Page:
A Top 6 entirely made up of shows from SoHo and Four? Now we’ve seen everything! Game Of Thrones keeps the top spot, while everything else moves up after the exit of The Almighty Johnsons and Sherlock, both of which will be back next year – all of which means that three new shows, including a new Kiwi comedy, enter the Top 12. Agree? Disagree? Post your thoughts below …
|1||1||Game Of Thrones||SoHo||An interesting meme popped up this week: “that awkward moment when you start to like the bad guys more than the good guys”. I’ve always thought Benioff and Weiss have done a good job of scrambling the morality of our main characters. Tyrion Lannister, for example.|
|2||3||Breaking Bad||Four||The family waits for Hank in the wake of last weeks shoot-out in the car park, giving Bryan Cranston, Anna Gunn and even Betsy Brandt a chance to shine with some riveting writing from series newcomer Gennifer Hutchison.|
|3||5||Mad Men||SoHo||Complimenting the use of The Beatles seems like an easy way out, but the song choice (Tomorrow Never Knows) and the timing in the episode, as well as that montage, might have been the best few minutes of an already great season.|
|4||4||Parks & Recreation||Four||My favourite part of April & Andy’s Fancy Party is that one of the best couples on TV are hitched now; they balance each other out in such perfect ways – evidenced by the serious reason but the chaotic way they were married.|
|5||7||Girls||SoHo||The only mis-step in a brilliant episode was that Hannah was so quick to dismiss Adam’s “sorry, that wasn’t meant for you” text message. Is there actually a single girl in the world who would dismiss that so quickly? I say no.|
|6||8||Community||Four||While last weeks Critical Film Studies was a truly brilliant episode, I thought this week went back to what the show does best: straight comedy with plenty of references (especially Who’s The Boss) sprinkled in. Funny, funny, funny.|
|7||9||Fringe||TV2||Okay, so Peter Bishop is back – thanks to the power of Olivia and Walter, and some pretty nifty visual effects (even by Fringe standards) – but no-one knows who he is?! It’s setting up to be a fairly frustrating season for poor Peter.|
|8||10||Veep||SoHo||It only jumps up the rankings because of a couple of exits, but it also didn’t deserve to go down: it might be a bit hit-miss right now, but moments like Selena’s appearance on Meet The Press are comedy gold.|
|9||-||Hounds||TV3||The new Kiwi scripted comedy – fronted by Toby Sharpe, perfectly cast as the smarmy but likeable big city lawyer who inherits a racing greyhound and a sister – is nuanced but funny, a very modern-style comedy. It’s a winner.|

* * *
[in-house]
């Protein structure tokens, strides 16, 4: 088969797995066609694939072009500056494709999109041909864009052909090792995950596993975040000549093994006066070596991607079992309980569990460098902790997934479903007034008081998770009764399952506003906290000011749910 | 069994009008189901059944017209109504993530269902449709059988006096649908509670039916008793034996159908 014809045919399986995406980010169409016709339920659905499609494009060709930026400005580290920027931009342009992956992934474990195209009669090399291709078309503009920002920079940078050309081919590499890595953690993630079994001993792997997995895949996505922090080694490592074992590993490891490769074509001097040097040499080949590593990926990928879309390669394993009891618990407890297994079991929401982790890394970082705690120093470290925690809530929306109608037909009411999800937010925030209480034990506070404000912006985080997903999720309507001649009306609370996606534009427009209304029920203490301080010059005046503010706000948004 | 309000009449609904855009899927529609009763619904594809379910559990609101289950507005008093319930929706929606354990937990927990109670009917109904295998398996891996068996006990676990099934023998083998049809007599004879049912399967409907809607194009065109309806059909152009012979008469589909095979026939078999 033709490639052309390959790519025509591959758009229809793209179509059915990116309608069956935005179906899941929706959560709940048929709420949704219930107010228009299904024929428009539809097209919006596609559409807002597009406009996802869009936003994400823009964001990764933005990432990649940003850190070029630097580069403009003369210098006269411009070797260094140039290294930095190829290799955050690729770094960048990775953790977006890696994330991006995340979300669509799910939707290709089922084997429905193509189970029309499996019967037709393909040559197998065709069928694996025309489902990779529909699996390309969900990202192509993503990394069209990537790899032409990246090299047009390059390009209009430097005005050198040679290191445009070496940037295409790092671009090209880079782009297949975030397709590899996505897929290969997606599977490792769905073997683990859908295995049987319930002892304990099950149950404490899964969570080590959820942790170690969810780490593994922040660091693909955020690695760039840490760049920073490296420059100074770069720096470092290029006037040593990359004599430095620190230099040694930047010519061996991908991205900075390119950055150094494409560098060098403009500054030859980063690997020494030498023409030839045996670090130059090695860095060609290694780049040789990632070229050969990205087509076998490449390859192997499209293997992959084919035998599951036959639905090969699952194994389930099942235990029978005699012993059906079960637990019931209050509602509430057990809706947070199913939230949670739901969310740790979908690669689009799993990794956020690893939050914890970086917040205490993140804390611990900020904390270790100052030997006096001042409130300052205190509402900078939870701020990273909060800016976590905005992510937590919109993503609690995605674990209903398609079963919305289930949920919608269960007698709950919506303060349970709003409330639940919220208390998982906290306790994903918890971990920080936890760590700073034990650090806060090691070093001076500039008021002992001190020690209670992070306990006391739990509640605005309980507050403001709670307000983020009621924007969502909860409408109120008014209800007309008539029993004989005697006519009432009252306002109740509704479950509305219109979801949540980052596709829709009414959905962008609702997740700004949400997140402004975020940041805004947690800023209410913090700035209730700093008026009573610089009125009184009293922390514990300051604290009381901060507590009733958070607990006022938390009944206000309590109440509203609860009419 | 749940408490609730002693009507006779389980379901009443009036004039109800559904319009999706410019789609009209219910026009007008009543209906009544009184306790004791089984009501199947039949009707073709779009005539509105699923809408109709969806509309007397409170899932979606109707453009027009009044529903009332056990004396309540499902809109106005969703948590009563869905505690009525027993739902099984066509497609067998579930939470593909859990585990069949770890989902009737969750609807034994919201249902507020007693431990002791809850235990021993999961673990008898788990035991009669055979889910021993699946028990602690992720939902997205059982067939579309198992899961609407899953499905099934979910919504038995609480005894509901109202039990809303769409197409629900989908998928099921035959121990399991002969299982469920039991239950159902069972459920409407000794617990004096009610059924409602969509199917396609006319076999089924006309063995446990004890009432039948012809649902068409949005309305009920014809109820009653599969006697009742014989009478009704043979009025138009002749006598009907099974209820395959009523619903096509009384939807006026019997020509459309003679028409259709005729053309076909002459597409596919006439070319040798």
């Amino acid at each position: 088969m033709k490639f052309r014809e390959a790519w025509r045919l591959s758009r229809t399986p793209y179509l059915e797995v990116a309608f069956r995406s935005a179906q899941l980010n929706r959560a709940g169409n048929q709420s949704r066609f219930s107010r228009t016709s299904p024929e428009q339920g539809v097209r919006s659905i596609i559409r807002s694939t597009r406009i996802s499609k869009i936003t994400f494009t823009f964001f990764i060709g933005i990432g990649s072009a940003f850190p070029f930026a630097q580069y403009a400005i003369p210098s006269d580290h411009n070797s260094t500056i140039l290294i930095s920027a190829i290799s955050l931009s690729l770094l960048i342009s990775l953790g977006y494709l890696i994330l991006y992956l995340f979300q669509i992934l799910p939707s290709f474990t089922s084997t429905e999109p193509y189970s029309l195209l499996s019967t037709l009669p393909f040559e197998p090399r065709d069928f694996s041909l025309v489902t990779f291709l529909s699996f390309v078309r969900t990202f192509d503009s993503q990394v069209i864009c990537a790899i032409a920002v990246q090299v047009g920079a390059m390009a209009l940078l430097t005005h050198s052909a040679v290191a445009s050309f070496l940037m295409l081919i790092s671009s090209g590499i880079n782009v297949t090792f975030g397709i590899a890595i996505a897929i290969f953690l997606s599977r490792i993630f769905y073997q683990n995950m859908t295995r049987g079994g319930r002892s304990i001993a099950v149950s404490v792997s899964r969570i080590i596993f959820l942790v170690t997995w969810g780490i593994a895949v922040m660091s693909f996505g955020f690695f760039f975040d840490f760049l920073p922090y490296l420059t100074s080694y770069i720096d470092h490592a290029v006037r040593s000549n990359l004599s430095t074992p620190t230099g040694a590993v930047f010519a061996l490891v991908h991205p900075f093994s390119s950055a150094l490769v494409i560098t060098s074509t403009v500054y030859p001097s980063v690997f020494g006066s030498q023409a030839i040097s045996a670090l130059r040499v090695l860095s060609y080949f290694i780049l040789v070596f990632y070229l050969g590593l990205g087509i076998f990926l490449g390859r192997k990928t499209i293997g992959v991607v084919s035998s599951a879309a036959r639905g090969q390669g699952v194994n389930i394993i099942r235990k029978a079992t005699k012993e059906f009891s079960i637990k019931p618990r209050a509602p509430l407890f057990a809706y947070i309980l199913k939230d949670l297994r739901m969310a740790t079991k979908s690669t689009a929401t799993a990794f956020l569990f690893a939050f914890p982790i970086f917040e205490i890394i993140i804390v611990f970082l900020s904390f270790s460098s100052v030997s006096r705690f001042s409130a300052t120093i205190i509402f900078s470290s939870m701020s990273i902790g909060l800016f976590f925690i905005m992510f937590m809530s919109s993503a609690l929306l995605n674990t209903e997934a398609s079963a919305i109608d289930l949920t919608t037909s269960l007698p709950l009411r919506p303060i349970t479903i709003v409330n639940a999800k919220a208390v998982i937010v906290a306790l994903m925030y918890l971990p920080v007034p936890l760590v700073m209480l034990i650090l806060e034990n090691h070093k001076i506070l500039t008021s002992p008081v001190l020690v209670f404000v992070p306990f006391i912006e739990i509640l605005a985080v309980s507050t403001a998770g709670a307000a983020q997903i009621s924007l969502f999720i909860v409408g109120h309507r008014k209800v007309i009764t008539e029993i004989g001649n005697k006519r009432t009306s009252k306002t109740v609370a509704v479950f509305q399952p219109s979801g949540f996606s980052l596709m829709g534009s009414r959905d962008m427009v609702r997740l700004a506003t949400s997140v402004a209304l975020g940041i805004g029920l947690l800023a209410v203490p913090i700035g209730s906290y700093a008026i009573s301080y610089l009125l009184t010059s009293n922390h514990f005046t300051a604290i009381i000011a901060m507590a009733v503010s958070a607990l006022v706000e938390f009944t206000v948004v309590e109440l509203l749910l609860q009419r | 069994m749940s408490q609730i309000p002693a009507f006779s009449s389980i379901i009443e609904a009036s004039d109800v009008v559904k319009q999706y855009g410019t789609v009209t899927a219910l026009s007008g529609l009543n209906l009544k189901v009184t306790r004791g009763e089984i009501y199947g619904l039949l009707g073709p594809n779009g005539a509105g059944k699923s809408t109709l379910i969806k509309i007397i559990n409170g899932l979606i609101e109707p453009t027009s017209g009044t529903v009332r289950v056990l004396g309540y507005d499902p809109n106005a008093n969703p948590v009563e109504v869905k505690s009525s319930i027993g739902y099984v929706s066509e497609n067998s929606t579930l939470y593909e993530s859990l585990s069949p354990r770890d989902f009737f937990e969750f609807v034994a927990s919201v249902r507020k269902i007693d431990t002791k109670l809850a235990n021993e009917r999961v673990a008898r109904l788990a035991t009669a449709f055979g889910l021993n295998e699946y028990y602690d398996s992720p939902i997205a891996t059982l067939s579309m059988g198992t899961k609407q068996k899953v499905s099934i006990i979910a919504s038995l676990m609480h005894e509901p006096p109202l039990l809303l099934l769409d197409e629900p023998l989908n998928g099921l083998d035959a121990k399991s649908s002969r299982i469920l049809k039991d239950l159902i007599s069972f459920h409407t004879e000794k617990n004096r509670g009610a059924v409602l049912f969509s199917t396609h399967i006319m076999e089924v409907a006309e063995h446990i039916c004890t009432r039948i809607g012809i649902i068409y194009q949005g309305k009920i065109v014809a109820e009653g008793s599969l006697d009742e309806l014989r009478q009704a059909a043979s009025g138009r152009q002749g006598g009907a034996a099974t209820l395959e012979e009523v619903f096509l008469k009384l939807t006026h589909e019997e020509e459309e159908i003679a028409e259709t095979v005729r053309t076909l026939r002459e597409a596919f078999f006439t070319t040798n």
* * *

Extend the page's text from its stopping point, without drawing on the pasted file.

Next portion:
|10||12||The Killing||SoHo||I’ve been asking it all season: is a conspiracy theory involving the mob really better than the red herrings of S1? Its a moot point right now – Linden/Holder might be the best 1-2 on TV, and Richmond’s story is simply engrossing.|
|11||-||Modern Family||TV3||Perhaps the best thing about Virgin Territory wasn’t the terrific interplay between the family trio of Phil, Alex and Hayley, but the touching story between Jay and Mitchell – a pairing which always succeeds, despite scarce use.|
|12||-||Castle||One||I told you Castle would get back here one day! The chemistry between Fillion and Katic is in full swing, the cases are as interesting as ever, Esposito and Ryan are in support … and Fillion dressed up as Elvis Presley. Nice!|
The Almighty Johnsons (TV3) and Sherlock (One) drop out of the Top 12 after the end of their respective second seasons, while Magic City (SoHo) fails to capitalise on a decent pilot and drops out based on quality.
Every week that The Simpsons and Family Guy (Four) don’t appear on this list is a surprise to me, because I feel like both shows are having their best seasons in the last few years (as much as 10-12 years, in the case of The Simpsons).
Nothing major starting this week – at least, nothing that should affect the rankings – but Louie (Comedy Central) and Hawaii Five-O (TV3) are both back on June 12.
Post your thoughts in the comments section!
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(The rankings are put together using an average rating for each show over its past five episodes: every episode is rated out of 10, then the average rating across all episodes is worked out – the shows are then ranked according to their average to date. The episode rating is purely the opinion of Chris Philpott – no input from other critics is used, and information like ratings is not considered. Shows will be considered for the rankings only when they are on the air. Also, non-fiction shows – panel, current affairs and reality shows, for example – are not considered.)